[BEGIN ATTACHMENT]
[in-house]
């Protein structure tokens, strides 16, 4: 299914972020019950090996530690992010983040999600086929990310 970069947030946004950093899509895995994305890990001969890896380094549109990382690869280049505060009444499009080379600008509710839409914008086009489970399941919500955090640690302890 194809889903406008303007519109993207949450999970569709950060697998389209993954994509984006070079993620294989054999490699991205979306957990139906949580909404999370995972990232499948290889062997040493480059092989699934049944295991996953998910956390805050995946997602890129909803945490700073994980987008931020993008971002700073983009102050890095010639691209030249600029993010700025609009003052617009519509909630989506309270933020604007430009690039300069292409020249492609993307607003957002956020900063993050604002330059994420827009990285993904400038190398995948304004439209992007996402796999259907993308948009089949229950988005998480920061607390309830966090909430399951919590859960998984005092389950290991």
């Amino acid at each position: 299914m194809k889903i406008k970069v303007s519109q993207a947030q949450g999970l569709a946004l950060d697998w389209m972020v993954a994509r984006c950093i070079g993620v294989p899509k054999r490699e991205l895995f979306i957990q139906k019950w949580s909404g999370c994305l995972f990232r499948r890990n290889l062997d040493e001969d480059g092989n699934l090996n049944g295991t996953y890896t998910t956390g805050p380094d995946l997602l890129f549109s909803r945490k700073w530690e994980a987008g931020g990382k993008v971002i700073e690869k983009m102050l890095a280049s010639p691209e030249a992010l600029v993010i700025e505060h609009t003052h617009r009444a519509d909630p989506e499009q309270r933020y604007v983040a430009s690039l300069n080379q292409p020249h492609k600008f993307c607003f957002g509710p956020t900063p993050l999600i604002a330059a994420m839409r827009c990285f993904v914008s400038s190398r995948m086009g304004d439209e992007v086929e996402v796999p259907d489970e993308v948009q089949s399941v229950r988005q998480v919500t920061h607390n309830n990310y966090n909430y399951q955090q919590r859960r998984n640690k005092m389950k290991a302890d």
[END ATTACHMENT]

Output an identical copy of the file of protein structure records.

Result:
[in-house]
């Protein structure tokens, strides 16, 4: 299914972020019950090996530690992010983040999600086929990310 970069947030946004950093899509895995994305890990001969890896380094549109990382690869280049505060009444499009080379600008509710839409914008086009489970399941919500955090640690302890 194809889903406008303007519109993207949450999970569709950060697998389209993954994509984006070079993620294989054999490699991205979306957990139906949580909404999370995972990232499948290889062997040493480059092989699934049944295991996953998910956390805050995946997602890129909803945490700073994980987008931020993008971002700073983009102050890095010639691209030249600029993010700025609009003052617009519509909630989506309270933020604007430009690039300069292409020249492609993307607003957002956020900063993050604002330059994420827009990285993904400038190398995948304004439209992007996402796999259907993308948009089949229950988005998480920061607390309830966090909430399951919590859960998984005092389950290991």
């Amino acid at each position: 299914m194809k889903i406008k970069v303007s519109q993207a947030q949450g999970l569709a946004l950060d697998w389209m972020v993954a994509r984006c950093i070079g993620v294989p899509k054999r490699e991205l895995f979306i957990q139906k019950w949580s909404g999370c994305l995972f990232r499948r890990n290889l062997d040493e001969d480059g092989n699934l090996n049944g295991t996953y890896t998910t956390g805050p380094d995946l997602l890129f549109s909803r945490k700073w530690e994980a987008g931020g990382k993008v971002i700073e690869k983009m102050l890095a280049s010639p691209e030249a992010l600029v993010i700025e505060h609009t003052h617009r009444a519509d909630p989506e499009q309270r933020y604007v983040a430009s690039l300069n080379q292409p020249h492609k600008f993307c607003f957002g509710p956020t900063p993050l999600i604002a330059a994420m839409r827009c990285f993904v914008s400038s190398r995948m086009g304004d439209e992007v086929e996402v796999p259907d489970e993308v948009q089949s399941v229950r988005q998480v919500t920061h607390n309830n990310y966090n909430y399951q955090q919590r859960r998984n640690k005092m389950k290991a302890d």